Fr Richard Vosko was brought in at one point to help with some renovations at Church of Our Lady. The congregation successfully united to bring an end to his proposed renovations.

The best thing the parish did was run Dick Vosko out of there! They saved themselves a lot of damage. Those who have read this blog for a long time know my opinion on Dick Vosko. It's not pretty. Type "Vosko" on this blog's search (all you who haven't heard of the Dickster) and you'll find some goods scattered about between 2005 and now.


Four Musician Questions From Our Colleague Lyn

They say every snowflake is unique. Name a musician who you think is unique and sounds like no one else.

In the organ world, I would say Olivier Messiaen is the most unique. His works don't sound like anyone else, and he has most absolutely a very unique and profoundly beautiful musical language. His voice is hated by neo-traditionalists especially who have no capacity to understand the music, since it is so deeply rooted in Scripture and especially in the Roman Catholic liturgical tradition.

On the secular side, I'd say the German singer Max Rabe, singer in the band Palastorchester, who pionieered the resurrection of countless dance hall numbers from the early 20th century. He has a classic big band tenor voice. The Palastorchester have also arranged several pop tunes in the big band style and have composed many of their own satirical and comic songs. My favorite is the song called "Viagra" in which the band pokes fun at Bill Clinton, Prince Charles and Camilla Parker Bowles. My second favorite is "Rinderwahn", a song about mad cow disease, quoting the melody of Hail Brittania: "Rinderwahn, man weiss nicht wo die Rinder war'n" ("mad cow disease, one doesn't know where that beef has been..." The text rhymns in German).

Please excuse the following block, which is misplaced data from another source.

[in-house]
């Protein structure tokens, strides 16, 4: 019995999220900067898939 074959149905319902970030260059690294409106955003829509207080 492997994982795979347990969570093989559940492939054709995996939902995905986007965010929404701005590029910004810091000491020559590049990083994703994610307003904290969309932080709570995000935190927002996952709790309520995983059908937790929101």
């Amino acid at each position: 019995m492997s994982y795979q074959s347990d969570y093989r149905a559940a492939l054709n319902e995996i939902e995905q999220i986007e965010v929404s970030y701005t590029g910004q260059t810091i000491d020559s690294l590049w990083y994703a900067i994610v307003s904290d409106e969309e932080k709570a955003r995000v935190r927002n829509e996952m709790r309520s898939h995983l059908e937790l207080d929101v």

Of course we have the other singers with unique voices: Carol Channing (who can forget her excellent quote, "Welcome to this sea of booooooooooze and jaaaaaaaaaaaazz!" and her exclamation of "Raaaaaaspberries!". Then there is Eartha Kitt whose jazzy contralto is soooo sexy. I love her voice on "Wild Party", from the musical of the same name.

My least favorite unique singer is Sarah Brightman, famed ex of over-the-top-bring-out-the-elephants-Delila composer Andrew Lloyd von Webern. I get the feeling her ex hubby wrote those torturously high ariettas for his love and scribbled above the the vocal line "sing five octaves higher than written". The A.L.v.W. "Pie Jesu" from the "Requiem" (which I thought for years was actually a macabre musical, perhaps a sequal to Evita, that traced her after-death life in the glass casket as she vanished and reappeared under the coffee tables of various South American dictators), is the most god-aweful of the Brightman numbers. It can shatter a plastic two-piece champagne flute at 2 inches. On the "super singer side", Sarah more than likely has caverns in her head so high, they rival the groined vaults of the cathedrals at Bauvais and Amiens. (hehehehehe, he said "groin")